A mafia boss and his family are relocated to a sleepy town in France under the witness protection program after snitching on the mob. Despite the best efforts of CIA Agent Stansfield to keep them in line, Fred Manzoni, his wife Maggie and their children Belle and Warren can’t help but revert to old habits and blow their cover by handling their problems the “family” way, enabling their former mafia cronies to track them down.
Genre : Crime/Comedy
Country : USA/France
Robert De Niro : Fred Blake/Giovanni Manzoni
Tommy Lee Jones : Robert Stansfield
Michelle Pfeiffer : Maggie Blake
What began as a morbid comedy ended in an implausible action picture. Judging by the cast, I still expected a more robust movie than that “The Family” ultimately turns out to be. The film is based on the novel “MalaVita” written by Benaquista, which was translated to “Badfellas” as the English version and (can you believe it ?) is also the name of the family dog. From the beginning I knew immediately where this was going. So you can say that this movie was fairly predictable.
Sometimes it was pretty funny. Certainly the dialogues between Robert De Niro and Tommy Lee Jones were hilarious. The moody CIA agent who drags the former mafia boss around from place to place for years already, to protect him and his family against the Mafia members who seek revenge. De Niro and Jones both have such a decrepit face that perfectly suits their characters. De Niro looks as if he just walked out of “Cape Fear“. That guy has a timeless look on his face and is instantly associated with some gangster figure. And Jones walked straight of the “Men in Black” set. The scene where they go to an evening debate, and the planned American movie didn’t arrive on time. As a replacement they play the movie “Goodfellas“. Jones is getting nervous by the minute while De Niro enjoys himself while watching this mob-movie and probably relives his past. A damn hilarious and for me the funniest part in the whole movie. Michelle Pfeiffer played a meaningless role as protective housewife who tries to keep her husband out of trouble, corrects her son when he uses offensive language and holds her daughters hand while pointing out the dangers in the love life of a young woman growing up. The only time she shows that she is married to a notorious gangster, is the moment she blows up a local grocery store. Brilliant !
The daughter Belle, played by Dianna Agron, has a beautiful appearance and looks as if she ran out of the movie “Bilitis” with that 70ish dress with bows and a hazy appearance. The romance that developed between her and the math teacher was obviously required material for this comedy, but wasn’t a significant contribution to the film. I would have preferred to see Belle continue with that mafia-daughter-that-hits-others-with-her-cellphone kind of attitude. The son (John D’Leo) didn’t waste any time and soon emerged as a purebred organizer to get the whole school working for him. A master manipulator and con artist in no time. Terribly exaggerated! What bothered me most was the feeling that it wasn’t really a loving family. It was just a married couple with apparently two adopted children.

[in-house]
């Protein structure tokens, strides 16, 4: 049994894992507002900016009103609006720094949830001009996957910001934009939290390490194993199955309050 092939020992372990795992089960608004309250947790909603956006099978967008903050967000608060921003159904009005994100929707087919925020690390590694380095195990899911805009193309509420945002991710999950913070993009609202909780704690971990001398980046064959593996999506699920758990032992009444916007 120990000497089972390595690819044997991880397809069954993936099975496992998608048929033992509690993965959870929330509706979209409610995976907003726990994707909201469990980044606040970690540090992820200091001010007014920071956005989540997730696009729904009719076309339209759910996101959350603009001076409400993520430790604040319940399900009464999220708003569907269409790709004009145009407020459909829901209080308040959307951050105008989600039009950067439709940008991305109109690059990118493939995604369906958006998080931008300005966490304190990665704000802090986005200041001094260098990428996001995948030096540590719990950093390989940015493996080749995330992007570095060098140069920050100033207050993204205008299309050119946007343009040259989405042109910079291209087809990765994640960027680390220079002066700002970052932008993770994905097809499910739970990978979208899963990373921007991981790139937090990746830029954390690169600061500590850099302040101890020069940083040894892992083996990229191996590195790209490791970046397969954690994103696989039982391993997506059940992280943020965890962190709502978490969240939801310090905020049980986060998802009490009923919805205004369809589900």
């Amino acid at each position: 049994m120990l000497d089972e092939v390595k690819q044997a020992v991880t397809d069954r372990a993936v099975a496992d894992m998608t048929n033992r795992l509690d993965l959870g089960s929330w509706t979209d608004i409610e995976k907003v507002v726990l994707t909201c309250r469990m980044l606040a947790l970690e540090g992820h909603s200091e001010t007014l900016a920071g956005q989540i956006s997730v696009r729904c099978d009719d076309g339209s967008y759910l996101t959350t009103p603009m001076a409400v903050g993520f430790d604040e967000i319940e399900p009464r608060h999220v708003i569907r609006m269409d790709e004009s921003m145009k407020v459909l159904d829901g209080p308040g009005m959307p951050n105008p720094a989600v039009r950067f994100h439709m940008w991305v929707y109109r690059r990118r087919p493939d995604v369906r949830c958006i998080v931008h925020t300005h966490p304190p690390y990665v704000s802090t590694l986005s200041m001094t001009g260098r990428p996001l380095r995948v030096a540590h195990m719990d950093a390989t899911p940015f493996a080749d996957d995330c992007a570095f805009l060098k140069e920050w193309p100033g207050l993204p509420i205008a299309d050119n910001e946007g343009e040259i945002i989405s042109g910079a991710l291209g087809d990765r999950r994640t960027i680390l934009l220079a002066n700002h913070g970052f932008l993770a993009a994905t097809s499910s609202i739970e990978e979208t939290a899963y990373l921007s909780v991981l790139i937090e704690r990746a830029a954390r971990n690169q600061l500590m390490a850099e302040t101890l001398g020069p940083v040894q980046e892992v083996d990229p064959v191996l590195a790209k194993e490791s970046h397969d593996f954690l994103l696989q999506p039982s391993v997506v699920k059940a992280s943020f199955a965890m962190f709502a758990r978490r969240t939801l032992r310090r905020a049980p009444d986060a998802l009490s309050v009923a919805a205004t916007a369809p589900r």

The moment I felt that this movie would go completely the wrong way, was the fact that the American Mafia family was housed in a tiny French village and all the people there all speak fluently excellent English . Some of them even with an American accent. And I doubt that the schools in France have the same mentality as in American High Schools. You could expect that the betrayed mafia members would find the running and hiding Manzoni family. The way they found them, was even far-fetched for this movie.
From here it turned into a semi-brutal gangster parody without a bit of a comical touch. The gangsters that appear on the scene are a complete caricature and start to massacre half the village in a nonsensical way. Starting with the police, the fire department, the CIA agents and then the surrounding residents. They are noticed by the Manzoni kids. Belle is sitting on the roof of the church because of her unanswered love. The son is sobbing on a bench in the train station while waiting for a train to Paris, because the school has reprimanded him about his criminal practices. For a son of a alleged mob member, he’s a real softie. Eventually they both turn into true Rambo’s and start to kick some gangsters ass, allthough those guys look professional enough and have enough experience in this terrain.
The major problem with “The Family” is that it’s not really a comedy and not really a crime movie. It wants it both ways and finally fails on both attempts. A cast with stars as De Niro and Pfeiffer can’t save this movie, despite being such heavyweights in the Hollywood landscape.
Quote of Linda Barnard in the Toronto Star: “While Besson knows his way around an action movie, he’s not as adept at comedy The result is an often-violent, occasionally amusing fish-out-of-eau tale That plunks a family of wise. guys in the French countryside with predictable results.“